The development logic 220 determines whether the lesion was generated by applying signal-processing techniques to the OCT signal 230. Processing the OCT signal 230 may result, for example, in determining discrete values for the optical properties of the OCT signal. The optical properties of the ROI that may be provided from this processing are, for example, birefringence, anisotropy, absorption, light attenuation rate, backscattering, tissue scattering, mean intensity, and tissue heterogeneity. These discrete values facilitate determining whether a lesion exists in the material from the ablation. The processing techniques that may be used include a single scattering model, or a Laplacian of Gaussian (LoG). The development logic 220 may also determine a lesion size, and a lesion depth from the OCT signal 230.

The detector 210 acquires the OCT signal 230. In one embodiment the device 200 may be, for example, a conventional OCT, an OCT with polarization diversity detection, a PS-OCT, or a FDOCT. The OCT may use a superluminescent diode (SLD) centered at 1310 nm with a 70 nm (FWHM) bandwidth as a light source.

Alternatively, the OCT may use a system having a light source centered at 1310 nm with 70 nm bandwidth and a microscope integrated spectral domain OCT. Spectral interferograms may be acquired with a linearin-wave number (k=2π/λ) spectrometer onto a 1024 pixel line scan camera spectrometer, acquired at a 40 kHz line scan rate. An example system may have a 4.3 mm imaging range, 2 mm-6 dB fall off range, and 110 dB sensitivity. The axial and lateral resolution of the system is 16 and 12 micrometers (in air) respectively. Images may be 4 mm in transverse length, 1000 lines per image, and 512 pixels per line. A volume may consist of 400 images. An index of refraction of 1.38 for ventricular tissue, with the dimensions of the volume being 4 mm×4 mm×3.11 mm (L, W, H), has a corresponding pixel resolution of 4 μm, 10 μm, and 6 μm respectively. Summed voxel projection may be used for rapid visualization of the three dimensional image sets and planes parallel to the sample surface are obtained by detecting the surface with an intensity threshold and digitally flattening the tissue surface.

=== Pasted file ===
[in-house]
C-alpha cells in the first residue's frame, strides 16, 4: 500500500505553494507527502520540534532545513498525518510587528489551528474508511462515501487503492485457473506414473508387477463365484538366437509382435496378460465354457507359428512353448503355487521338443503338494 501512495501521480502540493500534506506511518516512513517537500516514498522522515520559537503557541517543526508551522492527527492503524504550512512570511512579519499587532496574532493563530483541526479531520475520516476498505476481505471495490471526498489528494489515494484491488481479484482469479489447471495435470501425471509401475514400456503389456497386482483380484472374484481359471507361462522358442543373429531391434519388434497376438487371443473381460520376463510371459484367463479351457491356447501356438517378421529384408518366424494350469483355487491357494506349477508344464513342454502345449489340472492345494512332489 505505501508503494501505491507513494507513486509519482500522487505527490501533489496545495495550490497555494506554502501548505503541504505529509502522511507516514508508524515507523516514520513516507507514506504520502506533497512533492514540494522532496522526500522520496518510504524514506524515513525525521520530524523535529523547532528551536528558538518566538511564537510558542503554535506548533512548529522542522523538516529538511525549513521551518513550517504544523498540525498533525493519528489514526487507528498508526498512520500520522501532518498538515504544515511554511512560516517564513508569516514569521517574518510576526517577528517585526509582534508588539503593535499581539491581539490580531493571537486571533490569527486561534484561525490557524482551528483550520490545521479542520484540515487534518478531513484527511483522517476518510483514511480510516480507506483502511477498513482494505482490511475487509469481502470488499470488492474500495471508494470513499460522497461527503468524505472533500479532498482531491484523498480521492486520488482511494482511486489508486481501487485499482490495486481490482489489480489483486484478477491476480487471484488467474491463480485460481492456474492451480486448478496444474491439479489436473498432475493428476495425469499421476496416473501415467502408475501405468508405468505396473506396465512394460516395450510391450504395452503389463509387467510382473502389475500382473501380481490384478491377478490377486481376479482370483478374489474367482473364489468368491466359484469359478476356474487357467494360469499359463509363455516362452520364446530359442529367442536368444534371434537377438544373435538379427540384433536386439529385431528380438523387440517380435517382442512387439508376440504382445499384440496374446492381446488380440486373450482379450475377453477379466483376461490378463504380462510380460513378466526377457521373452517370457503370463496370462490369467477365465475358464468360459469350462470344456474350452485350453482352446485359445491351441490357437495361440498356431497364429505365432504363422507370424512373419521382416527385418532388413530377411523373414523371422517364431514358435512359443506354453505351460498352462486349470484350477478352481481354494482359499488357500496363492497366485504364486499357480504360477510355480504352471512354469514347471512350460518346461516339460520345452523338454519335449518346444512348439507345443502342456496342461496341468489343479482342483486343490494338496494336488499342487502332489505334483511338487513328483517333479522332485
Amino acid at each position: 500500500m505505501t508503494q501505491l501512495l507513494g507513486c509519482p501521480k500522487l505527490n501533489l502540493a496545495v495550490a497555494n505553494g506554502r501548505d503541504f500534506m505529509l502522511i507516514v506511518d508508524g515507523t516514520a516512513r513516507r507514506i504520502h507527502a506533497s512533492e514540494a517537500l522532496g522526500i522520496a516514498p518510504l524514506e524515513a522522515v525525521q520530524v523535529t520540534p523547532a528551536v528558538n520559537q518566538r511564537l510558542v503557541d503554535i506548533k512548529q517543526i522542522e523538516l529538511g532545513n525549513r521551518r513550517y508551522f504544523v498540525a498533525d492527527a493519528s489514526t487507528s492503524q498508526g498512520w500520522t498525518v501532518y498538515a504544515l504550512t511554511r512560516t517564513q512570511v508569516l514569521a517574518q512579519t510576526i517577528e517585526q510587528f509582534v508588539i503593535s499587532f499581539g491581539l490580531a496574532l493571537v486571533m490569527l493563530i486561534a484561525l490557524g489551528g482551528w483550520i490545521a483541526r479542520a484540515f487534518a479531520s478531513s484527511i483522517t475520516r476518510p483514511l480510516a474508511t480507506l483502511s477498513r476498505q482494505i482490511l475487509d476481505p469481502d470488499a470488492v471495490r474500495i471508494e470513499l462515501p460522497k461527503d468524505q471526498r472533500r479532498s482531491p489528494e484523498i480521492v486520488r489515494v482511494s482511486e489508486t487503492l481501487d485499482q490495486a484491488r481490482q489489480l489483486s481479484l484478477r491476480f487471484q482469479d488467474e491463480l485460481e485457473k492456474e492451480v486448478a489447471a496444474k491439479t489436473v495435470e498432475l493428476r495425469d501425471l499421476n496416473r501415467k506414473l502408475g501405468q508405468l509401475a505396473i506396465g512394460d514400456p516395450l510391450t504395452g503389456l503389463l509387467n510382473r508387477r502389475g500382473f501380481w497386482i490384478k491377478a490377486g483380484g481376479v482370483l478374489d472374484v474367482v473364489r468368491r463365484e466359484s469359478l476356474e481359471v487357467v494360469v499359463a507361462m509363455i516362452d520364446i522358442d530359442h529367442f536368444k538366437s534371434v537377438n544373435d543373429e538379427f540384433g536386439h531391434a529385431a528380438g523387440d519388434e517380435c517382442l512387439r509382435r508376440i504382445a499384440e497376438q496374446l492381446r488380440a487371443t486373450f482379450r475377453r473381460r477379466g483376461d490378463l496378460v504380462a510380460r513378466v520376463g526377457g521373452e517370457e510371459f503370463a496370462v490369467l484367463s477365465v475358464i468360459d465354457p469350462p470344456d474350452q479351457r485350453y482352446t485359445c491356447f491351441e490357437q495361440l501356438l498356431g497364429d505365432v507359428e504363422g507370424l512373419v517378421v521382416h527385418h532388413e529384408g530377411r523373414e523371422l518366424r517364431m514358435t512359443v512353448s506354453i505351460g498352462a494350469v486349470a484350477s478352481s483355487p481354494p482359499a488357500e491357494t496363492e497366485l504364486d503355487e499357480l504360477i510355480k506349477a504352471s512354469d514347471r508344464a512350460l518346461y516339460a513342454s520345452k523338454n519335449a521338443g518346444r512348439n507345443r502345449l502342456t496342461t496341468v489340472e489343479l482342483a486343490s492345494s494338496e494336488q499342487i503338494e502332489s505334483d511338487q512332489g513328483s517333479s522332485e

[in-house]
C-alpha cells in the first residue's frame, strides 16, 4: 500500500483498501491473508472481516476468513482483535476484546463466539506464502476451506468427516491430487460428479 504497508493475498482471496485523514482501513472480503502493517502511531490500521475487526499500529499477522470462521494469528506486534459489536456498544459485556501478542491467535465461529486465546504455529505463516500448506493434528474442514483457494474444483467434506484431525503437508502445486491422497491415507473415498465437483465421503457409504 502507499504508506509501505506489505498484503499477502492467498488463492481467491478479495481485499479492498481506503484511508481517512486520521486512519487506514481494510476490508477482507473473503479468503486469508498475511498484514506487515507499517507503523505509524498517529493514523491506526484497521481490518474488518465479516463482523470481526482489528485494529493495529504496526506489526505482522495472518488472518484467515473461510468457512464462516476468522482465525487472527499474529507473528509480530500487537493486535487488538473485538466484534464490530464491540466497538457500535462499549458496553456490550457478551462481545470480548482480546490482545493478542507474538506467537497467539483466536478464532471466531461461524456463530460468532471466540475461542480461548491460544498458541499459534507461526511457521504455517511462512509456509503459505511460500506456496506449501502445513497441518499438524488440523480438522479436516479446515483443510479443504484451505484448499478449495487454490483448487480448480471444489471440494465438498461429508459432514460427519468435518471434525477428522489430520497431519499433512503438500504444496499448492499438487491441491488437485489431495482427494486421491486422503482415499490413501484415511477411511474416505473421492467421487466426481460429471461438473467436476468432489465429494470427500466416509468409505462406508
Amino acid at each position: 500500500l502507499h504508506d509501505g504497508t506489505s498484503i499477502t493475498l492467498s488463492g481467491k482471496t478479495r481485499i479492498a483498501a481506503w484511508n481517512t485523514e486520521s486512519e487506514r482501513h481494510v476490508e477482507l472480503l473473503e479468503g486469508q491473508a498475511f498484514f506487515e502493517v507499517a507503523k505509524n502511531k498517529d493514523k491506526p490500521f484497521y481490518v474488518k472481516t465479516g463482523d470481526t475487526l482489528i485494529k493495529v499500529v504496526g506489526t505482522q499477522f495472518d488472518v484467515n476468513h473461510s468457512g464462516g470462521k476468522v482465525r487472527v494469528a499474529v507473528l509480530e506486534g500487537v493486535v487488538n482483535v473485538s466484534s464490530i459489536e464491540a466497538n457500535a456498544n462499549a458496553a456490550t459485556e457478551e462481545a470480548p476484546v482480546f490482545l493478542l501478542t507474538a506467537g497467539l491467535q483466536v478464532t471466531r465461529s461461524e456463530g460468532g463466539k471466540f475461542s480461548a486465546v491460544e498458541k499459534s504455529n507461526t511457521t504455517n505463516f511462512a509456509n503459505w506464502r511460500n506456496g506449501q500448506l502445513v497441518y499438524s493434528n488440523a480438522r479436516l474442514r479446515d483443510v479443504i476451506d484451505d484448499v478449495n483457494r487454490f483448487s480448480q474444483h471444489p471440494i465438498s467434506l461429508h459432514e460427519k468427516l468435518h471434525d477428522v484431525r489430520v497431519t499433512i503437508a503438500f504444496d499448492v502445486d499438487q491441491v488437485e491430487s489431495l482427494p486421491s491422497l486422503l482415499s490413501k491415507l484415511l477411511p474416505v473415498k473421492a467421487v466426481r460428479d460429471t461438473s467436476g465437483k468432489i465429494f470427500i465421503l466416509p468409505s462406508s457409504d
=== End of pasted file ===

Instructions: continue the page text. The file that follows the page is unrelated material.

Detector 210 may also be a detector associated with a conventional OCT, a PS-OCT, or a FDOCT as understood by one of ordinary skill in the art. A low coherence interferometer or a polarimeter may also be used to acquire and analyze signals from a ROI.

FIG. 3 illustrates an example computing device in which example systems and methods described herein, and equivalents, may operate. The example computing device may be a computer 300 that includes a processor 302, a memory 304, and input/output ports 310 operably connected by a bus 308. In one example, the computer 300 may include an OCT logic 330 configured to control an apparatus to determine whether a lesion was generated by an ablation in the ROI based, at least in part, on optical properties of the ROI as registered in the OCT signal. In different examples, the logic 330 may be implemented in hardware, firmware, and/or combinations thereof. While the logic 330 is illustrated as a hardware component attached to the bus 308, it is to be appreciated that in one example, the logic 330 could be implemented in the processor 302.

Logic 330 may provide means (e.g., hardware, firmware) for acquiring an OCT signal from a ROI in a material. The means may be implemented, for example, as an ASIC programmed to acquire an OCT signal. The means may also be implemented as computer executable instructions that are presented to computer 300 as data 316 that are temporarily stored in memory 304 and then executed by processor 302. Logic 330 may also provide means (e.g., hardware, firmware) for controlling an apparatus to determine whether a lesion exists in the ROI from an ablation as a function of optical properties of the ROI as recorded in the OCT signal.

Generally describing an example configuration of the computer 300, the processor 302 may be a variety of various processors including dual microprocessor and other multi-processor architectures. A memory 304 may include volatile memory and/or non-volatile memory. Non-volatile memory may include, for example, Read Only Memory (ROM), and Programmable ROM (PROM). Volatile memory may include, for example, Random-Access Memory (RAM), Static RAM (SRAM), and Dynamic RAM (DRAM).

A disk 306 may be operably connected to the computer 300 via, for example, an input/output interface (e.g., card, device) 318 and an input/output port 310. The disk 306 may be, for example, a magnetic disk drive, a solid-state disk drive, a floppy disk drive, a tape drive, a Zip drive, a flash memory card, and a memory stick. Furthermore, the disk 306 may be a Compact Disc ROM (CD-ROM) drive, a CD Recordable (CD-R) drive, a CD ReWritable (CD-RW) drive, and a Digital Versatile Disc ROM (DVD ROM). The memory 304 can store a process 314 and/or a data 316, for example. The disk 306 and/or the memory 304 can store an operating system that controls and allocates resources of the computer 300.

The bus 308 may be a single internal bus interconnect architecture and/or other bus or mesh architectures. While a single bus is illustrated, it is to be appreciated that the computer 300 may communicate with various devices, logics, and peripherals using other busses (e.g., Peripheral Component Interconnect Express (PCIE), 1394, Universal Serial Bus (USB), Ethernet). The bus 308 can be types including, for example, a memory bus, a memory controller, a peripheral bus, an external bus, a crossbar switch, and/or a local bus.